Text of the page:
Jim Brook, 95, was a sapper in 263 Field Company and served with the Royal Engineers throughout the Second World War.
He was tasked with clearing landmines from the Normandy beaches on D-Day, June 6, 1944.
Mike Hoskins, Jim’s son-in-law, said: “After swimming to the shore from his landing craft, Jim found that his mine detector did not work and, with his team, used a bayonet to dig for the mines in the sand before removing the fuses to make them safe.
“Later, Jim helped construct bridges to cross rivers in France, Belgium and Germany as the allied forces advanced.”
Mr Brook had joined the 7th Battalion The Royal Sussex Regiment, based at Dyke Road Barracks in Brighton, when it formed in late 1939 and was sent to France in spring 1940.
Members of the battalion were travelling by train from Rouen to Amiens, France, on May 18, 1940, when it was bombed, causing at least 60 casualties. The survivors found themselves faced with heavy German opposition and sought refuge nearby.
Having survived the battle, Mr Brook walked to Cherbourg and was taken back to England as part of Operation Ariel. He and others from the battalion were taken into the 12th Corps and placed on home defences. They then took part in the D-Day landings.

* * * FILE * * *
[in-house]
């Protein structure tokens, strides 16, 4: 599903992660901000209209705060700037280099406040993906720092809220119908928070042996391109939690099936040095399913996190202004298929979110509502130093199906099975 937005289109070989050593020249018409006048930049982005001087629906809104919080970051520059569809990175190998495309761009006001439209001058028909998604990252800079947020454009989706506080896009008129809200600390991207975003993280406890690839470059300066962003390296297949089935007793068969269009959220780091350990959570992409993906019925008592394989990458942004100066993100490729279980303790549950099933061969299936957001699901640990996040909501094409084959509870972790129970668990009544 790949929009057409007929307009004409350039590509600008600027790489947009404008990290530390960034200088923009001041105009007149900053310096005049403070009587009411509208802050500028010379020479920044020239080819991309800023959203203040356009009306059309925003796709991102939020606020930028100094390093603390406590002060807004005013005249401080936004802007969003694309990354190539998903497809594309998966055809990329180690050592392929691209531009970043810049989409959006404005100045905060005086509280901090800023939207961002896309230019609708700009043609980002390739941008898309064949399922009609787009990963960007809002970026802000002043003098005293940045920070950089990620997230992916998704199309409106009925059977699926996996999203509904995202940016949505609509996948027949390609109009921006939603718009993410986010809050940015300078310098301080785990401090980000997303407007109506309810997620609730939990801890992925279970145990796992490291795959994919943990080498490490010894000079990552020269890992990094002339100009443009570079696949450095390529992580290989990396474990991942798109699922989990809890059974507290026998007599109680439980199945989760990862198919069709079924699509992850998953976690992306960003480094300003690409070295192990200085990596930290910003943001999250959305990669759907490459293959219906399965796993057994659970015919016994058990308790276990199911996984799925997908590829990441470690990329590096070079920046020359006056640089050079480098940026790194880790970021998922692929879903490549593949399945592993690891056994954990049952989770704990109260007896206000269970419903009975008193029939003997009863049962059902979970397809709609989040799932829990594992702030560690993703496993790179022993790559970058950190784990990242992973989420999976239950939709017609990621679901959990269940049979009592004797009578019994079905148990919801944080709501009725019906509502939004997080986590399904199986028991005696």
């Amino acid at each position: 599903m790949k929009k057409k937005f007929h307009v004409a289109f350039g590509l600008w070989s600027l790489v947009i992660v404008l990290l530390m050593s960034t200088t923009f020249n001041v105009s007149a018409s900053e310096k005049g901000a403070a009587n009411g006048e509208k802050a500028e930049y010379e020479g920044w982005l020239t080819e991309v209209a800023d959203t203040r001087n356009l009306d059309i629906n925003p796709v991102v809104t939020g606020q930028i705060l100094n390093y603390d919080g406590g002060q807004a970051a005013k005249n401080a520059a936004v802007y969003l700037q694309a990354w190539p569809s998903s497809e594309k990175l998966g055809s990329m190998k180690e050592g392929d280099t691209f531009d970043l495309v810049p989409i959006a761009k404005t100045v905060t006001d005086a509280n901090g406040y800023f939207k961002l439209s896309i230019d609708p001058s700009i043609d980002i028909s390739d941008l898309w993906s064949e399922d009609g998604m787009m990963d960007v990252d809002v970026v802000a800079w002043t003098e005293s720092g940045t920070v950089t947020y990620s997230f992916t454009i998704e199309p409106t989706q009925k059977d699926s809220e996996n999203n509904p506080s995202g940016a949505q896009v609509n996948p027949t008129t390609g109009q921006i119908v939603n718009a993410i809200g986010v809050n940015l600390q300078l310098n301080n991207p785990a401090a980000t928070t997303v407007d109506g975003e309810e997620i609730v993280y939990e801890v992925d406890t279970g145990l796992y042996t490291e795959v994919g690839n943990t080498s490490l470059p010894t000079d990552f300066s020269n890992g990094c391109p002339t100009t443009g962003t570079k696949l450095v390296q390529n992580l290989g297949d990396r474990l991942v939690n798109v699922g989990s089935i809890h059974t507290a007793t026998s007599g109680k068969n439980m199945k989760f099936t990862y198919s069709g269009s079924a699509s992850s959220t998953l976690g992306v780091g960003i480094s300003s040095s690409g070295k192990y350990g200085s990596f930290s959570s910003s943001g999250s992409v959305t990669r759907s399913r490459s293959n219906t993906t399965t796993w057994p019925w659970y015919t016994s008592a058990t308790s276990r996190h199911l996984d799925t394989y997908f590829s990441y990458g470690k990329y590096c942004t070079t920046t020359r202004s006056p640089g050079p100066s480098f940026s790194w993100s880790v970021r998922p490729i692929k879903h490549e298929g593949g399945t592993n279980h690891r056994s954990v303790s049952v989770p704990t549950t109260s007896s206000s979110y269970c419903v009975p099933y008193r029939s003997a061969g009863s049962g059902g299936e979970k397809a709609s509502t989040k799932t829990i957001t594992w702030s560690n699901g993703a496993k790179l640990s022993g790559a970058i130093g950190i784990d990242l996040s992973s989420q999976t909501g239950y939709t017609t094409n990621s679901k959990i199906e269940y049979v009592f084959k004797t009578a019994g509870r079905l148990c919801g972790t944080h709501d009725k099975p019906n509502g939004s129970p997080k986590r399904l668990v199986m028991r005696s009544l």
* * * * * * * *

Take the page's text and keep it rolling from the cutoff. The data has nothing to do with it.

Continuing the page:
Mr Brook lived in Brighton and then Shoreham but recently moved to the Drumconner Nursing Home, in Brighton Road, Lancing.
He was awarded the Chevalier (Knight) degree of the Legion D’Honneur by the president of France, in recognition of his bravery in helping to free the country from German occupation.
The medal was presented by Brigadier Willie Shackell, the senior member of the local branch of the Royal Engineers Association (REA), based at Lancing Royal British Legion Club.
Mr Hoskins added: “Mr Shackell expressed his admiration for all who fought in that great conflict.
“The ceremony was attended by proud family and friends, including members of the REA. Jim modestly accepted the award and thanked all who attended.”
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